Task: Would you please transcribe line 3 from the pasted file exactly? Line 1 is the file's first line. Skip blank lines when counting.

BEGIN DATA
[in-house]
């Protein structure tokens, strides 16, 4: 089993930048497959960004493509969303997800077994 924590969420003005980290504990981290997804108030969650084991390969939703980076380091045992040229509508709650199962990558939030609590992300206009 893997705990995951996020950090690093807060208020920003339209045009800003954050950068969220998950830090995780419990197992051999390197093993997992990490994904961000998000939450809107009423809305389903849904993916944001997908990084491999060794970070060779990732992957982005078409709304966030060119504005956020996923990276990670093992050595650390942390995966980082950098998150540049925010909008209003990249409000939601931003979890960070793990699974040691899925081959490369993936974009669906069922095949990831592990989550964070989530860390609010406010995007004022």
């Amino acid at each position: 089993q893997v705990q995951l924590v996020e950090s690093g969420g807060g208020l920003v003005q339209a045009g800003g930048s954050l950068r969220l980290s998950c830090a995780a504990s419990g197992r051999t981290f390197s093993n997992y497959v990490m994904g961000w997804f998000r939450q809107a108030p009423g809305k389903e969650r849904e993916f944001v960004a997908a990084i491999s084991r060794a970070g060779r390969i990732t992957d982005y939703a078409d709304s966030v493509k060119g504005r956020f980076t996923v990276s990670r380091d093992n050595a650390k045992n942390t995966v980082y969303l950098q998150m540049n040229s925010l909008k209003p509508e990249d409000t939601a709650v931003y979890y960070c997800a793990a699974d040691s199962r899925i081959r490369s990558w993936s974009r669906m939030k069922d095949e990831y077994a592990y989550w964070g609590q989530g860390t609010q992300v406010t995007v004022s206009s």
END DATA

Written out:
């Amino acid at each position: 089993q893997v705990q995951l924590v996020e950090s690093g969420g807060g208020l920003v003005q339209a045009g800003g930048s954050l950068r969220l980290s998950c830090a995780a504990s419990g197992r051999t981290f390197s093993n997992y497959v990490m994904g961000w997804f998000r939450q809107a108030p009423g809305k389903e969650r849904e993916f944001v960004a997908a990084i491999s084991r060794a970070g060779r390969i990732t992957d982005y939703a078409d709304s966030v493509k060119g504005r956020f980076t996923v990276s990670r380091d093992n050595a650390k045992n942390t995966v980082y969303l950098q998150m540049n040229s925010l909008k209003p509508e990249d409000t939601a709650v931003y979890y960070c997800a793990a699974d040691s199962r899925i081959r490369s990558w993936s974009r669906m939030k069922d095949e990831y077994a592990y989550w964070g609590q989530g860390t609010q992300v406010t995007v004022s206009s």